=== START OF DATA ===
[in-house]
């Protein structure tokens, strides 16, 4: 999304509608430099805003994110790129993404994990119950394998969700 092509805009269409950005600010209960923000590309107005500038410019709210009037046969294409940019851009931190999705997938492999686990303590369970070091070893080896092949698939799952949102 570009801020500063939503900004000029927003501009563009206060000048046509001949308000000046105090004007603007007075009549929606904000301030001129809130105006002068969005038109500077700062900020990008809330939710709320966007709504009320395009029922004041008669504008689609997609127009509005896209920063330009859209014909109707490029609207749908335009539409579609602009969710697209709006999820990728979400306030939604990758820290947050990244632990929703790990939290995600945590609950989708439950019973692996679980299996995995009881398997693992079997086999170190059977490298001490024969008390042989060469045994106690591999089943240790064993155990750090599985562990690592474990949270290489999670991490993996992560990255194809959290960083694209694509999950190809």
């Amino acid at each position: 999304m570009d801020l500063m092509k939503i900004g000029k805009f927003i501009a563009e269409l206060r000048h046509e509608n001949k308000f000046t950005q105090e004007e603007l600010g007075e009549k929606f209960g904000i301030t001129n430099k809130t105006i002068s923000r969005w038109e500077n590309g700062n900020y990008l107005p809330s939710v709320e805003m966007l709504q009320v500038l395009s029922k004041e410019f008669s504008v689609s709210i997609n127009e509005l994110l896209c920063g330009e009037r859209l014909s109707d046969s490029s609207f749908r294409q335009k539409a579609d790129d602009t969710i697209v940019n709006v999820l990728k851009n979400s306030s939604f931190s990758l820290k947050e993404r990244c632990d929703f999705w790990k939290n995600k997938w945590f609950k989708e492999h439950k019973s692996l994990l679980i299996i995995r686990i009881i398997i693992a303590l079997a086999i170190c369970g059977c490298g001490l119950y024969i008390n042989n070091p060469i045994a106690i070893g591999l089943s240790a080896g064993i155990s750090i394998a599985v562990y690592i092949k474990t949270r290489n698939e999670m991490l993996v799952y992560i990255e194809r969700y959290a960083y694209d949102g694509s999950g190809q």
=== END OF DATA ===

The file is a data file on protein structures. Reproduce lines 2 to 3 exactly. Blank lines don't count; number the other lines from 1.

């Protein structure tokens, strides 16, 4: 999304509608430099805003994110790129993404994990119950394998969700 092509805009269409950005600010209960923000590309107005500038410019709210009037046969294409940019851009931190999705997938492999686990303590369970070091070893080896092949698939799952949102 570009801020500063939503900004000029927003501009563009206060000048046509001949308000000046105090004007603007007075009549929606904000301030001129809130105006002068969005038109500077700062900020990008809330939710709320966007709504009320395009029922004041008669504008689609997609127009509005896209920063330009859209014909109707490029609207749908335009539409579609602009969710697209709006999820990728979400306030939604990758820290947050990244632990929703790990939290995600945590609950989708439950019973692996679980299996995995009881398997693992079997086999170190059977490298001490024969008390042989060469045994106690591999089943240790064993155990750090599985562990690592474990949270290489999670991490993996992560990255194809959290960083694209694509999950190809």
């Amino acid at each position: 999304m570009d801020l500063m092509k939503i900004g000029k805009f927003i501009a563009e269409l206060r000048h046509e509608n001949k308000f000046t950005q105090e004007e603007l600010g007075e009549k929606f209960g904000i301030t001129n430099k809130t105006i002068s923000r969005w038109e500077n590309g700062n900020y990008l107005p809330s939710v709320e805003m966007l709504q009320v500038l395009s029922k004041e410019f008669s504008v689609s709210i997609n127009e509005l994110l896209c920063g330009e009037r859209l014909s109707d046969s490029s609207f749908r294409q335009k539409a579609d790129d602009t969710i697209v940019n709006v999820l990728k851009n979400s306030s939604f931190s990758l820290k947050e993404r990244c632990d929703f999705w790990k939290n995600k997938w945590f609950k989708e492999h439950k019973s692996l994990l679980i299996i995995r686990i009881i398997i693992a303590l079997a086999i170190c369970g059977c490298g001490l119950y024969i008390n042989n070091p060469i045994a106690i070893g591999l089943s240790a080896g064993i155990s750090i394998a599985v562990y690592i092949k474990t949270r290489n698939e999670m991490l993996v799952y992560i990255e194809r969700y959290a960083y694209d949102g694509s999950g190809q």